The human research conducted at the GRC focuses on exercise, physiology, exploration medical capability, and other related issues.
About the Human Research Program
The Human Research Program (HRP) was established in 2005 at Johnson Space Center in response to NASA’s refocus of the space program on exploration. The Agency’s human research investment was redirected to investigate and mitigate the highest risks to human health and performance in support of future exploration missions.
THE MISSION of NASA’s Human Research Program is to enable space exploration beyond low Earth orbit by reducing the risks to human health and performance through a focused program of basic, applied, and operational research that leads to the development and delivery of human health, performance, and habitability standards, countermeasures and risk mitigation solutions, and advanced habitability and medical support technologies. HRP performs research and technology development to support next-generation systems that enable humans to live and work safely and effectively in space.
The Human Research Program is comprised of five Elements: Research Operations & Integration (ROI), Space Radiation (SR), Human Health Countermeasures (HHC), Exploration Medical Capability (ExMC), and Human Factors and Behavioral Performance (HFBP). Each manages research and technology development tasks that are conducted by external and intramural NASA investigators. View more information on NASA’s Human Research Program at Johnson Space Center.
HRP has adopted a phased approach to risk reduction as humans prepare to go to Mars. These include the use of ground analogs to execute research and test hardware developed for use in space, opportunities to conduct research and technology demonstrations in low earth orbit, with the goal of utilizing lunar missions to increase earth independent operations.
How Glenn Research Center Supports HRP
NASA HRP leverages Glenn Research Center’s unique expertise in computational simulation, systems engineering, and microgravity fluid physics and combustion science. GRC’s HRP focus is not on the biology or human studies, but rather on adapting terrestrial medicine technology to the unique challenges of spaceflight. Our computational work quantifies both how the body will change due to varying gravity levels associated with spaceflight, as well as simulations to quantify human risk associated with those missions.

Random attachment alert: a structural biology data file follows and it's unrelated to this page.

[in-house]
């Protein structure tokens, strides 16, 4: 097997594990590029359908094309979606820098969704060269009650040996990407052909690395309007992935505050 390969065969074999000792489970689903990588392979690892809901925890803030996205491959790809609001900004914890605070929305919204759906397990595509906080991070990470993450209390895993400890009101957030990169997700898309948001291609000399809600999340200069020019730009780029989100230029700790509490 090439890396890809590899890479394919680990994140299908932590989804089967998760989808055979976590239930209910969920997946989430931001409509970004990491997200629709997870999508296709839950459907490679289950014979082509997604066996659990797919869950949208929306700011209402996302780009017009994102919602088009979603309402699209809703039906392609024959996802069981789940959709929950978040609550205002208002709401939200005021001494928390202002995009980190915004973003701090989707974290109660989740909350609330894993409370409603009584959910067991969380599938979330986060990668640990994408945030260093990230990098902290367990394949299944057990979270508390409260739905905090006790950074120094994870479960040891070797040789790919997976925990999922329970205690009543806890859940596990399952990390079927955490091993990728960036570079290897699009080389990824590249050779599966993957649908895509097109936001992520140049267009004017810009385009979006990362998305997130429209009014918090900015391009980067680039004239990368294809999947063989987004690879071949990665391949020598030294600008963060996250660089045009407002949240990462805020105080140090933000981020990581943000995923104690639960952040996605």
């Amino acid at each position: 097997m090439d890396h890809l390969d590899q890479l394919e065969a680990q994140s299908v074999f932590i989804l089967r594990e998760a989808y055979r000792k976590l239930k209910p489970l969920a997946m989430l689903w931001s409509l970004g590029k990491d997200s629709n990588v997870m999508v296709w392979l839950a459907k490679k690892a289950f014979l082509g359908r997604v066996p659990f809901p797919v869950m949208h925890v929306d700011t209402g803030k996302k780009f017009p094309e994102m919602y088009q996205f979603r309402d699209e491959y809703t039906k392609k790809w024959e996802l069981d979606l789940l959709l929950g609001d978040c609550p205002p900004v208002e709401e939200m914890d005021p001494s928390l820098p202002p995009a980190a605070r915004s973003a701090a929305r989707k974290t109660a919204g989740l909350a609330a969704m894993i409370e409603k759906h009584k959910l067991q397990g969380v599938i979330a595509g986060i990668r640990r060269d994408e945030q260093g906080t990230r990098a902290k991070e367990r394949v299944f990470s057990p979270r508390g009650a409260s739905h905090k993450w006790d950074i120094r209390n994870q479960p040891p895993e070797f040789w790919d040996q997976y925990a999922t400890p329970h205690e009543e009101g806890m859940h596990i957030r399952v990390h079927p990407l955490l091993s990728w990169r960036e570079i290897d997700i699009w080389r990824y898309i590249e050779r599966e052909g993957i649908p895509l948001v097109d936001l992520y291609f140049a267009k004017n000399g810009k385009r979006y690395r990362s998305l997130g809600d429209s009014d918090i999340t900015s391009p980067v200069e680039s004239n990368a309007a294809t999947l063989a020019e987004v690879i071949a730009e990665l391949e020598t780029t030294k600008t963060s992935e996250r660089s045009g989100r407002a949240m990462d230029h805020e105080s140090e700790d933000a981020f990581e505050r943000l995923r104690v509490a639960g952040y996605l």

NASA’s HRP focuses on closing risks associated with exploration missions. GRC supports HRP by providing solutions to critical problems that place astronauts and their missions at risk. We focus on developing the technologies needed to close gaps in Exploration Medical Capabilities, Human Health Countermeasures, Space Radiation, and within the HRP Maturation and Integration Office. We use Computational Modeling as a primary tool for quantifying risk associated with human exploration missions, quantifying changes in the human body due to altered gravity and determining optimal clinic layout in vehicles and habitats.
GRC has unique expertise in microgravity fluid physics, microgravity combustion science, microfluidics, sensors, diagnostics and imaging, computational simulation (deterministic and probabilistic), probabilistic risk assessment, machine learning and artificial intelligence, biomedical and biomechanical engineering models, communications and database architecture development, telescience center operations, human subject testing, and spaceflight experiment payload development, with over 150 payloads flown on sounding rockets, Spacelab, Spacehab, MIR, and ISS. Because of our specialized, multi-discipline bioengineering experience, HRP selected GRC to lead the crew health and performance probabilistic risk assessment project. Our subject matter experts also provide guidance to the program in implementing NASA STD 7009, the standard for models and simulations, and provide support for analyzing or improving the credibility of the results of computational models and simulations.
GRC’s role in the Human Research Program also extends to several hardware development projects, some of which have been, or are planned to be, demonstrated on the International Space Station. These projects include the Intravenous Fluid Generation to produce fluid for intravenous use, Exploration Lab Analysis which evaluates commercially available compact devices to perform medical analytics (examples include the HemoCue and rHEALTH ONE blood analyzer devices), Medical Consumables Tracking to track the usage of consumables used for medical treatment, a Flexible Ultrasound System for conducting a variety of ultrasound scans, and commercially available multi-functional integrated medical devices (examples include the LifeBot and Phillips Tempus devices). The Human Research Program partners with the Mars Campaign Office’s exploration medical integrated product team on several of these commercial medical devices.